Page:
Note to towboatus members, as told to me by a franchise owner a day after my 'adventure'; "we are only required to respond to 95% of our calls, not every one". This after I ran into what could have been serious trouble had I not reverted to having call out a 47mlb last winter. I saw his vessel still in the water, in harbor, as I was passing in daylight, and mentally checked it off as my 'safety plan' should things get beyond safe. Guess he did not want to come out of his nice warm trailer office into the freezing weather. He was the milktoast that day!

It's the type of event best told in cockpits around sundowners, or dinner with fellow cruisers.
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Old 12-09-2018, 11:20   #134
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Re: Sea Tow: Only for milquetoasts?

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I can understand why you would want to have it. However, neither was an emergency, just a convenience.


In the first case, you could have pressed on or waited until morning. I've done both when inlets were breaking.


In the second case you could have self-towed with your dinghy. With a cat, strapping it inside the transom works well if you have a swim platform, depending on the available fittings. I've done this as well.



Example. When I took delivery of my cruising cat both engines died during the multi-day delivery trip. I sailed into the slip, with a back-up plan to warp in if the wind was not to my liking. I had towing insurance, but didn't see the need.



Point is, these were milquetoast, or at least convenience tows. Nearly all of the examples have been. And there is nothing wrong with that. Uneventful is good.



I've only had tow insurance for about 2 years out of >35 years of boating. that's something like 35 x $179 = $4280. For me, it would have been a poor deal. For others, a good deal. Like most insurance, it depends on whether you consider yourself and above average user in the long run. I tend to be very self-sufficient and enjoy practicing for contingencies. In part, this is because I like to cruise places Tow Boat US does not go; insurance wouldn't help.
Neither tow was an emergency, but neither is a car broken down on the highway. If my car breaks down, I call a tow truck. If my boat breaks down, I call TowBoat. If I have an emergency in my car, I call 911. If I have an emergency on my boat, I call the Coasties. Why would I call TowBoat for an actual emergency?

I could have pressed on instead of going in at Cape Fear, but I was low on fuel, and the wind was light but forecast for 40+ the next two days. Going in when I went in was the right thing to do. Getting towed in was also the right thing due to strong currents and lots of shallow mud flats.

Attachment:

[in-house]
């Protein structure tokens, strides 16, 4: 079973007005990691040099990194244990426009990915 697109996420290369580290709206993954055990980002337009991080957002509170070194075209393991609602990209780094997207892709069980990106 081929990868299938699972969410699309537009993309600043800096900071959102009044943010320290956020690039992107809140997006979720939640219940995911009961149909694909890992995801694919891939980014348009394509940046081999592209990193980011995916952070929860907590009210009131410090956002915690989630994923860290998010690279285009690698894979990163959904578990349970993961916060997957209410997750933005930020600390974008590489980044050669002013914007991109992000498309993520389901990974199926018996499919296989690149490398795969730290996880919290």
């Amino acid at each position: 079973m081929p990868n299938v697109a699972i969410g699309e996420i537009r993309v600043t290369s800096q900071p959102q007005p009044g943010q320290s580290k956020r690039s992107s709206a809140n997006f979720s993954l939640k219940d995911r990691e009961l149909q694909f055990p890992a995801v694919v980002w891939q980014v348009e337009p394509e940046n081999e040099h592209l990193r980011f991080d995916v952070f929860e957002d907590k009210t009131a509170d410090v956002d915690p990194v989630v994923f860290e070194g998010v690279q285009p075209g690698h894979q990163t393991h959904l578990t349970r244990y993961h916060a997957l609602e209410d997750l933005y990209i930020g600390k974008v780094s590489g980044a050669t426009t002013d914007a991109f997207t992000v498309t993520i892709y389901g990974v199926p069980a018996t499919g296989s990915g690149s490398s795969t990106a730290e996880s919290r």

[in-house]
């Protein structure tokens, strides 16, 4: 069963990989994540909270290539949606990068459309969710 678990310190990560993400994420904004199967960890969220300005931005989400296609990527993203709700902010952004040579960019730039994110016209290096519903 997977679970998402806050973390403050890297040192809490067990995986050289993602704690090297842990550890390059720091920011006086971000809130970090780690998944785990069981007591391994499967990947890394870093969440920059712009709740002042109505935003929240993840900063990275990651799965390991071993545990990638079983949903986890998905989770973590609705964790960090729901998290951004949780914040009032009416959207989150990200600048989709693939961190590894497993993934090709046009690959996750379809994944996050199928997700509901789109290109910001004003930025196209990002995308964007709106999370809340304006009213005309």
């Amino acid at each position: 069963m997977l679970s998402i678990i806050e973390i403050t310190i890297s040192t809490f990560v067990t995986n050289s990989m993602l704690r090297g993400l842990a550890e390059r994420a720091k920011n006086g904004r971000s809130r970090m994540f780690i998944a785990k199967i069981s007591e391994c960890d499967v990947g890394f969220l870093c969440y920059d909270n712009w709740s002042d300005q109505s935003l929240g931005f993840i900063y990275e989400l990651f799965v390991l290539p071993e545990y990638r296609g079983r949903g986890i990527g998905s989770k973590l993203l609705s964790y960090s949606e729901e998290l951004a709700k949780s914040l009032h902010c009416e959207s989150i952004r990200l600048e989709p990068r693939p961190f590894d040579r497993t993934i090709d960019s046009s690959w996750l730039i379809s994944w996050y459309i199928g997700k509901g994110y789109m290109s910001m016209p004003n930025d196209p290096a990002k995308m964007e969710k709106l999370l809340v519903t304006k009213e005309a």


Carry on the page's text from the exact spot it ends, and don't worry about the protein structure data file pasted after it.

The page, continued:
In the second case, I got to the inlet at midnight. 25kt wind blowing onshore, stacking the waves up in the inlet. My 48 foot cat came with a 7 foot dinghy with no motor, not exactly something I can use to get out of a sticky situation. It was not only more convenient, but magnitudes safer to call for a tow. Even though I ended up sailing through the inlet on the advice of the TowBoat operator, I did have him meet me at the outer mark so I could follow him in. The gulf stream runs pretty strong in the area, right up to shore. Then the inlet takes a left around Peanut Island with a strong current more often than not. There was no point in going into unfamiliar water/current under sail alone if I didn't have to.

How many boats over the years have been damaged or lost because the owner put his pride or desire to show off his amazing seamanship skills above the safety of the vessel and crew? Would I somehow have been a better sailor if I had knowingly entered into a potentially dangerous situation unnecessarily?

One more thing about my trip down the coast. After waiting out the weather in Cape Fear, we were ready to get on the move. A delivery crew was leaving in a Lagoon 440 at the same time. I asked the skipper if he would mind escorting us out, and if I could throw him a line if I got pushed onto the mud. Nope. I called the TowBoat operator and asked him to escort me through the narrowest part of the channel. I tossed him $100 bill even though I never tossed him a line. Money well spent.

Many times prudence is the better part of valor. While there was no emergency, calling for a tow in both situations was the prudent thing to do. Call it Milquetoast if you wish, but I would do it again the same way in an instant.